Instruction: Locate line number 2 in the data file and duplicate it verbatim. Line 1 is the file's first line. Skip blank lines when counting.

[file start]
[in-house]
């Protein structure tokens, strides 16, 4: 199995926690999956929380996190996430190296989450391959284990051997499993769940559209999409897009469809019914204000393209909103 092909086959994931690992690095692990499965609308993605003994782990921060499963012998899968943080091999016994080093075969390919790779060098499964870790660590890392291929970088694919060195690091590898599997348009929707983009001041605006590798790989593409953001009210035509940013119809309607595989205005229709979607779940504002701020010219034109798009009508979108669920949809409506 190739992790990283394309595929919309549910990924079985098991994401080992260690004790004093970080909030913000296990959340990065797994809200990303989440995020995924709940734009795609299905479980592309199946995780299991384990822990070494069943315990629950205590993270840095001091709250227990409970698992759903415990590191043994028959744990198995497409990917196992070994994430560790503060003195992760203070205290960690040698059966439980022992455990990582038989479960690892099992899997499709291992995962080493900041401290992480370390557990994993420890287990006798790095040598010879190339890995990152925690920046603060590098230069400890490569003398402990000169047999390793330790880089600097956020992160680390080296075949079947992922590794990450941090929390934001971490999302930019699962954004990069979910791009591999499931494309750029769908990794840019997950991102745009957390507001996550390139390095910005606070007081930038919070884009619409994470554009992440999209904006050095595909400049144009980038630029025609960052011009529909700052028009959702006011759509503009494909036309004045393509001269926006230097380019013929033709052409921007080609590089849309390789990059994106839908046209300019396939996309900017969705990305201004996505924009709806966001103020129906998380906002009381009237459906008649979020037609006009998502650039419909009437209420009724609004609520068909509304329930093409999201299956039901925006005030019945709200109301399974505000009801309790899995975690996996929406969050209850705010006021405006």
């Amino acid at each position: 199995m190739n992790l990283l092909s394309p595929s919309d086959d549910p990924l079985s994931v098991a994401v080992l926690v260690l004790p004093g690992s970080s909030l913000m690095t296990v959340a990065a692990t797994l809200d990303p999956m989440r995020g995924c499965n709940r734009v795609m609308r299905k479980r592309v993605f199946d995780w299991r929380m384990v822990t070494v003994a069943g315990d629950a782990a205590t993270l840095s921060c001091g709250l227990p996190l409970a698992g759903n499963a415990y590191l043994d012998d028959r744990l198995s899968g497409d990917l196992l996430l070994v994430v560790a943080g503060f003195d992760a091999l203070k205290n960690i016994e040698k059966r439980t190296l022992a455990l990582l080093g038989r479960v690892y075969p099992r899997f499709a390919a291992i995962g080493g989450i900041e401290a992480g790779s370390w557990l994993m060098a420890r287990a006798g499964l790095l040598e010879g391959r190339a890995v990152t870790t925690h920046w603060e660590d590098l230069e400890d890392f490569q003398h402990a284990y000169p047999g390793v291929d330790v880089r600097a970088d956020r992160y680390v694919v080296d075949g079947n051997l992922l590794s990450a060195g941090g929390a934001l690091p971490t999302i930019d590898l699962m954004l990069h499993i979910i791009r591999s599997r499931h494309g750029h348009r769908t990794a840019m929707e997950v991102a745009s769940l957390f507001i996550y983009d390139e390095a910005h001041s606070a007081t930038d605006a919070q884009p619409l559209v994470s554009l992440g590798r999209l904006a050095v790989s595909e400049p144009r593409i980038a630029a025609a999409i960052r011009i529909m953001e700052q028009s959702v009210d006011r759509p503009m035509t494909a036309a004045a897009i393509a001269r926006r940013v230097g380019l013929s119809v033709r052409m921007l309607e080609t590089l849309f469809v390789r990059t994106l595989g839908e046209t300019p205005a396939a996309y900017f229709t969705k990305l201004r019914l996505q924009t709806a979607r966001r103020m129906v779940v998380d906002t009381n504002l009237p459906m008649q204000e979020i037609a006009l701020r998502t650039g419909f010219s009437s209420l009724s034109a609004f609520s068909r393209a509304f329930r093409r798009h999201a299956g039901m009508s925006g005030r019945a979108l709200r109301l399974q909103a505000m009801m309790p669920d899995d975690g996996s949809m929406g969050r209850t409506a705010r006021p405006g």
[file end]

């Protein structure tokens, strides 16, 4: 199995926690999956929380996190996430190296989450391959284990051997499993769940559209999409897009469809019914204000393209909103 092909086959994931690992690095692990499965609308993605003994782990921060499963012998899968943080091999016994080093075969390919790779060098499964870790660590890392291929970088694919060195690091590898599997348009929707983009001041605006590798790989593409953001009210035509940013119809309607595989205005229709979607779940504002701020010219034109798009009508979108669920949809409506 190739992790990283394309595929919309549910990924079985098991994401080992260690004790004093970080909030913000296990959340990065797994809200990303989440995020995924709940734009795609299905479980592309199946995780299991384990822990070494069943315990629950205590993270840095001091709250227990409970698992759903415990590191043994028959744990198995497409990917196992070994994430560790503060003195992760203070205290960690040698059966439980022992455990990582038989479960690892099992899997499709291992995962080493900041401290992480370390557990994993420890287990006798790095040598010879190339890995990152925690920046603060590098230069400890490569003398402990000169047999390793330790880089600097956020992160680390080296075949079947992922590794990450941090929390934001971490999302930019699962954004990069979910791009591999499931494309750029769908990794840019997950991102745009957390507001996550390139390095910005606070007081930038919070884009619409994470554009992440999209904006050095595909400049144009980038630029025609960052011009529909700052028009959702006011759509503009494909036309004045393509001269926006230097380019013929033709052409921007080609590089849309390789990059994106839908046209300019396939996309900017969705990305201004996505924009709806966001103020129906998380906002009381009237459906008649979020037609006009998502650039419909009437209420009724609004609520068909509304329930093409999201299956039901925006005030019945709200109301399974505000009801309790899995975690996996929406969050209850705010006021405006």